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Keeping your child's energy level constant facilitates learning.
While behavioral and pharmaceutical therapy may be at the center of your child’s Attention Deficit and Hyperactivity Disorder treatment, providing nutritious snacks may also be beneficial. According to the National Institute on Mental Health, eating large amounts of sugar does not cause ADHD, but an appropriate diet should focus on foods and snacks with a low glycemic index, foods that do not results in a dramatic rise and fall in blood glucose.
Foods with Low Glycemic Indeces
Children with ADHD lack the ability to focus, which may result from a lack of stimulation. Low glycemic index foods, particularly for school and as after-school snacks, prevent the spike in blood glucose that would promote hyperactivity, and the following drop in blood glucose, making attention wane. Foods low in glycemic index are usually high in fiber, and/or also contain protein or fat. For example, white bread has a higher glycemic index than does whole grain bread. The fiber and protein from the whole grains slow the rate at which the stomach empties into the small intestine and therefore slows the increase in blood glucose following the meal or snack. The following are examples of low-glycemic index foods: all legumes, all leafy greens, all dried beans, most fruits (dried fruits are higher in glycemic index), whole grain breads, pasta, brown rice, quinoa, sweet potatoes (twice baked with a little butter and cinnamon are a special treat, ice cream, and nuts.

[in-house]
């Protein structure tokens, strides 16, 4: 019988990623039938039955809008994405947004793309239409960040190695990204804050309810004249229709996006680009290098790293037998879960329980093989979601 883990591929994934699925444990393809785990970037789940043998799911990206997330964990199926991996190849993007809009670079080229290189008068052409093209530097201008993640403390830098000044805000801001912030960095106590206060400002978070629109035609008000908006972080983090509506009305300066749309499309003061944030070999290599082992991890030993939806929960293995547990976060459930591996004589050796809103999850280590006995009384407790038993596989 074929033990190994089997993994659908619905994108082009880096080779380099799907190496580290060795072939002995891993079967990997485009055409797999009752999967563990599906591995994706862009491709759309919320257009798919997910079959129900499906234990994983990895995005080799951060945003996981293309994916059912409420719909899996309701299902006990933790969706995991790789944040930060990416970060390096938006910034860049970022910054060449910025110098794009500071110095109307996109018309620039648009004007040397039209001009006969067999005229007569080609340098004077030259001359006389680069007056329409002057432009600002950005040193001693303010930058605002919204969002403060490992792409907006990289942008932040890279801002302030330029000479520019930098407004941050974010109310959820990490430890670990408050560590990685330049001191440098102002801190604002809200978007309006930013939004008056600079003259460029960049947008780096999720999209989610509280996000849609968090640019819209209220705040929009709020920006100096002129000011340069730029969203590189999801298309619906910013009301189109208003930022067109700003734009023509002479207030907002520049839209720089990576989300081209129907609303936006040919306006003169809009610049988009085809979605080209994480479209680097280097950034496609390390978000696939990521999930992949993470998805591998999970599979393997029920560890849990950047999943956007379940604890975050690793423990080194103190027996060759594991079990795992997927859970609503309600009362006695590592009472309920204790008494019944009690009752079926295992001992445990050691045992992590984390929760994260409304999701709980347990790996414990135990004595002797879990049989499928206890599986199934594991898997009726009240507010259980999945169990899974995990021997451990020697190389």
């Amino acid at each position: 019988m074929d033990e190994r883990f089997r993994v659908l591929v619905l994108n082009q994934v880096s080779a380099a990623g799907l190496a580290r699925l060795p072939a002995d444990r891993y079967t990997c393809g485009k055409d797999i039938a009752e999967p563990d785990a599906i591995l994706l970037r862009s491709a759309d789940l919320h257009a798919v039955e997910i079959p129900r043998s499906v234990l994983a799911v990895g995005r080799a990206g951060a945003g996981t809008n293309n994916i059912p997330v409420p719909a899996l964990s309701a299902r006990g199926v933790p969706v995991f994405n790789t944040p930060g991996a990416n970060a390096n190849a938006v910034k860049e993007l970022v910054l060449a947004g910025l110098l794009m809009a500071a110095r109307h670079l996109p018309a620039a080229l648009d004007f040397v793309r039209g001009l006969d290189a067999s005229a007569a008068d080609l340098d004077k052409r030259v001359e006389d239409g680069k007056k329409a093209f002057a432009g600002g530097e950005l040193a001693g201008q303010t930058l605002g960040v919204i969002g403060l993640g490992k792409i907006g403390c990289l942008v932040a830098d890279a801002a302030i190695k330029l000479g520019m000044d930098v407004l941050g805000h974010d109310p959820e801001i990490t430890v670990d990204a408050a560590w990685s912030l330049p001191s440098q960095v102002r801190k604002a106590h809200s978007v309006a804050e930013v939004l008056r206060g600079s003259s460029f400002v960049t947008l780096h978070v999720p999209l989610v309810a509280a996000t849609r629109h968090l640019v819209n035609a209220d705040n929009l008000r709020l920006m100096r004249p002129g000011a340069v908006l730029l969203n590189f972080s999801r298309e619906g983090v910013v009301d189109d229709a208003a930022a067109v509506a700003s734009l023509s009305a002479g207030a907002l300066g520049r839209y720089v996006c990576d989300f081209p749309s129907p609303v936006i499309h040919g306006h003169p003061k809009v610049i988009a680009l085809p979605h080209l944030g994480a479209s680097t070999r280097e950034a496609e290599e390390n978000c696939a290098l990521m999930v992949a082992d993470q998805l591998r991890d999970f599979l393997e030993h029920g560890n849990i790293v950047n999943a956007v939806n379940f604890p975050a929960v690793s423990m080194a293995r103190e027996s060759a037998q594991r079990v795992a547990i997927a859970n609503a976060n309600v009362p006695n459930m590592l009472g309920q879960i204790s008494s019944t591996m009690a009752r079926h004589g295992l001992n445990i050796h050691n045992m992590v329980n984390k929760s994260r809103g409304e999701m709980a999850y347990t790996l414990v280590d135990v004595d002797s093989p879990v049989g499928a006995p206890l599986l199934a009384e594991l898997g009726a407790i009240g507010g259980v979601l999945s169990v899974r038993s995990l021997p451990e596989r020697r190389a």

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Adding protein to carbohydrate lowers the glycemic index of the carbohydrate. A traditional peanut butter and jelly sandwich can be much healthier with a few changes. Use whole grain bread, jelly or jam with no added sugar, just pureed fruit, and natural peanut butter with no sugar added for the lowest glycemic index sandwich.
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Cheese contains protein and fat, both lowering the glycemic index.
Adding fat, preferably mono- or poly-unsaturated fat lowers the glycemic index. Regular or reduced calorie cheese on top of the legumes and beans or in addition to the fruit make the fruits and vegetables more filling and more appealing. For example, black beans with brown rice, cheese, tomatoes, and avocado, is a very filling and tasty snack. Homemade pizza on whole wheat crust with no sugar added pasta sauce, mozzarella cheese, and pineapple, lean meat, and vegetables is also filling, tasty, and has a low glycemic index.
Eat Whole Foods
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Although they are high in convenience, most processed foods tend to be higher in glycemic index the further they differ from the form in which they are grown. For example, apple juice is much higher in glycemic index than is an apple. Chips and crackers are higher in glycemic index than are brown rice and whole grain bread. The American Dietetic Association has a website with tasty, low glycemic index recipes (eatright.org). The American Diabetes Association has useful information about glycemic index and creative ideas for alternatives to traditional foods. A desirable diet for a diabetic does not differ much from a desirable diet for someone with ADHD.
Explaining Performance Foods
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Sometimes children understand more than we give them credit for. If you are making a radical change in the snacks you prepare, tell your child why. He/she is already aware that there is an attention problem, and is likely frustrated. Explain in an age-appropriate manner that low glycemic index foods keep his/her blood sugar more constant, are not a punishment, but a performance enhancement, and are designed to make him/her the best kid he/she can be.
- Low Glycemic Index
- Whole Grain Carbohydrate
- Performance Foods
- Brain Food
- Blood Glucose Regulation
- ADHD Diet
- American Diabetes Association: Low Glycemic Index Foods [http://www.diabetes.org/food-and-fitness/food/recipes/?utm_source=WWW&utm_medium=DropDownFF&utm_content=Recipes&utm_campaign=CON]
- American Dietetic Association: Low Glycemic Index Recipes [http://www.eatright.org/Public/content.aspx?id=6853]
- National Institute of Mental Health: ADHD [http://www.nimh.nih.gov/health/topics/attention-deficit-hyperactivity-disorder-adhd/index.shtml]